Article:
7. Maintain positive interactions with your colleagues so that you can refer patients for second opinions. Ask them in some cases to see patients with worrisome outcomes.


  1. Never say anything bad about another physician. The patient will naturally seek the physician with a higher level of self-confidence and who does not speak poorly about colleagues. Negative comments about colleagues will usually come back to bite you.
  2. Disgruntled patients who come to you from other practices will probably be unhappy with whoever treats them, even if you dramatically improve their situation. You may want to encourage that patient to return to the physician who did the original surgery.
  3. Consider giving a friendly call to the physician who did the original surgery to let them know you have seen the patient. Mention that you supported that physician’s original work. You might establish a new referral source from this call.
  4. Never return a patient’s money. Most lawyers will say that patients will view this as an admission of guilt, and it usually is an excuse for them to just go out and complain to more people.

—Julie Ann Woodward, MD

PSP: What are some of the techniques that you use?

Woodward: For preop, I slightly downplay the expectations to the patient. You never want to deliver false promises, and you don’t want to always speak in numbers. Never say a risk is small; always say the risk of something happening is 5% or 20% or 50%, because if you give them a number you can inflate the number a little bit. That way, at least they have something concrete to just conceptualize in their head instead of them coming back and saying, "Oh, you told me the risk was low."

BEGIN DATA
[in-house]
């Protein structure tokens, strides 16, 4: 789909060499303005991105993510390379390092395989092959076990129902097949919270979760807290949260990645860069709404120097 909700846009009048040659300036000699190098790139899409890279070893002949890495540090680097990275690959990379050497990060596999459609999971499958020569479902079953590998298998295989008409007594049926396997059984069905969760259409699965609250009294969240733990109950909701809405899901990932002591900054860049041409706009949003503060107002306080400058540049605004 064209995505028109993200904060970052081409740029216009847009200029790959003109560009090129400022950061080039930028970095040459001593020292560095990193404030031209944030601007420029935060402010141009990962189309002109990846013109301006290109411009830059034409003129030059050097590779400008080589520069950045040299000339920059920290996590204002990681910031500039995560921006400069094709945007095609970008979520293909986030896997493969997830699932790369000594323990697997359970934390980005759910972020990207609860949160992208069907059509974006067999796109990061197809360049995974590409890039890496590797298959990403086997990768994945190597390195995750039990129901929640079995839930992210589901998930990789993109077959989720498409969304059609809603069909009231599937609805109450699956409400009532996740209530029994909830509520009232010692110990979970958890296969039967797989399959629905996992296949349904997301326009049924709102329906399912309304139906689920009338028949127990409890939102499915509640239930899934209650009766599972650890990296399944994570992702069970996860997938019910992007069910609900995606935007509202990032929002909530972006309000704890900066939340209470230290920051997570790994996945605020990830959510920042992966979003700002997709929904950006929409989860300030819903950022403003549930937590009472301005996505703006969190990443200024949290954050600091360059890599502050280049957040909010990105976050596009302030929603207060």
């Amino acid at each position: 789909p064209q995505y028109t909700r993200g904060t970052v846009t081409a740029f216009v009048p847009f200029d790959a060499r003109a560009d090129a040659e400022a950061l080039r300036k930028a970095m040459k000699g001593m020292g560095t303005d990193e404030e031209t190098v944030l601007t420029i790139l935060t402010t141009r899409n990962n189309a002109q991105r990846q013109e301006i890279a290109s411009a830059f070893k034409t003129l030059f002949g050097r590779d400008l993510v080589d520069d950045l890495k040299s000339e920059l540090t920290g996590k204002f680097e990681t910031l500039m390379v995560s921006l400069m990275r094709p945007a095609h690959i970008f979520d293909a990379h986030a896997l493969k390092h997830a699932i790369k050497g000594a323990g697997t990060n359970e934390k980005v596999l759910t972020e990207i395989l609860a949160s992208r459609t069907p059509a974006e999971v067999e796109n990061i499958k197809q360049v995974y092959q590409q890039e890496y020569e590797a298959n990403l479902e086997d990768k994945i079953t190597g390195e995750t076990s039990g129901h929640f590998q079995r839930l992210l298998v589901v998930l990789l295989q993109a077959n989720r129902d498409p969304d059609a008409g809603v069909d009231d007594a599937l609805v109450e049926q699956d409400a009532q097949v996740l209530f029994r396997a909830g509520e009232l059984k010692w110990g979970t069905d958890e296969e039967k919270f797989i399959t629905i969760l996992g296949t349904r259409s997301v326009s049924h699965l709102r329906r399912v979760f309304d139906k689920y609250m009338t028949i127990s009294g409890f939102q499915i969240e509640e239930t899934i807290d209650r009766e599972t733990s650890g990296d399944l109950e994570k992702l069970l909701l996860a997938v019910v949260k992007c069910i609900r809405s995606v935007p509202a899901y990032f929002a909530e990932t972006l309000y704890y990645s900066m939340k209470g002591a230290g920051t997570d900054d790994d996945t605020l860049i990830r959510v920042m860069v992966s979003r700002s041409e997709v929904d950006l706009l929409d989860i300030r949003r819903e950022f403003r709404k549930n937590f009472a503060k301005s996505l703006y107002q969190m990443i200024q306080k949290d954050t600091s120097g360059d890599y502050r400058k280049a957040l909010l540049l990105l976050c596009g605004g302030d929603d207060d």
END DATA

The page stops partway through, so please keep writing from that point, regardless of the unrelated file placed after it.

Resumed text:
Another good point: There is no way you can do a procedure without having some form of a scar, somewhere, except maybe for a transcongenital bufferplasty. So, I always counsel my patients ahead of time that a scar takes 6 months to a year to heal. You know the first thing they are going to do after surgery is say, "Why do I still have red lumps and bumps here?" I try to always let them know how long scars take to heal, and tell them prior to surgery.

Also, beware of patients who abuse chat time. Those are usually red flags. If they spend an hour-and-a-half, 2 hours on the phone with the staff before you have even seen them, it probably will not be a good thing to operate on that patient.

PSP: What if the patient is uneasy, unhappy, and difficult?

Woodward: You don’t want to say, "I think you’re going to be happy," or "I think you will be extremely happy," But you have to make sure that you don’t scare them away. However, it is better to scare away a patient or two than to end up operating on someone you know is going to be difficult to deal with because they didn’t hear your warnings. One thing I would do after skin resurfacing, for example, is I’ll show them a picture of a postoperative surfacing procedure at day 4—that will scare some patients away. But I don’t really care because if somebody is too anxious to handle it, I don’t want to operate on him or her anyway. Let them look at a picture of what the worst possible day of healing looks like.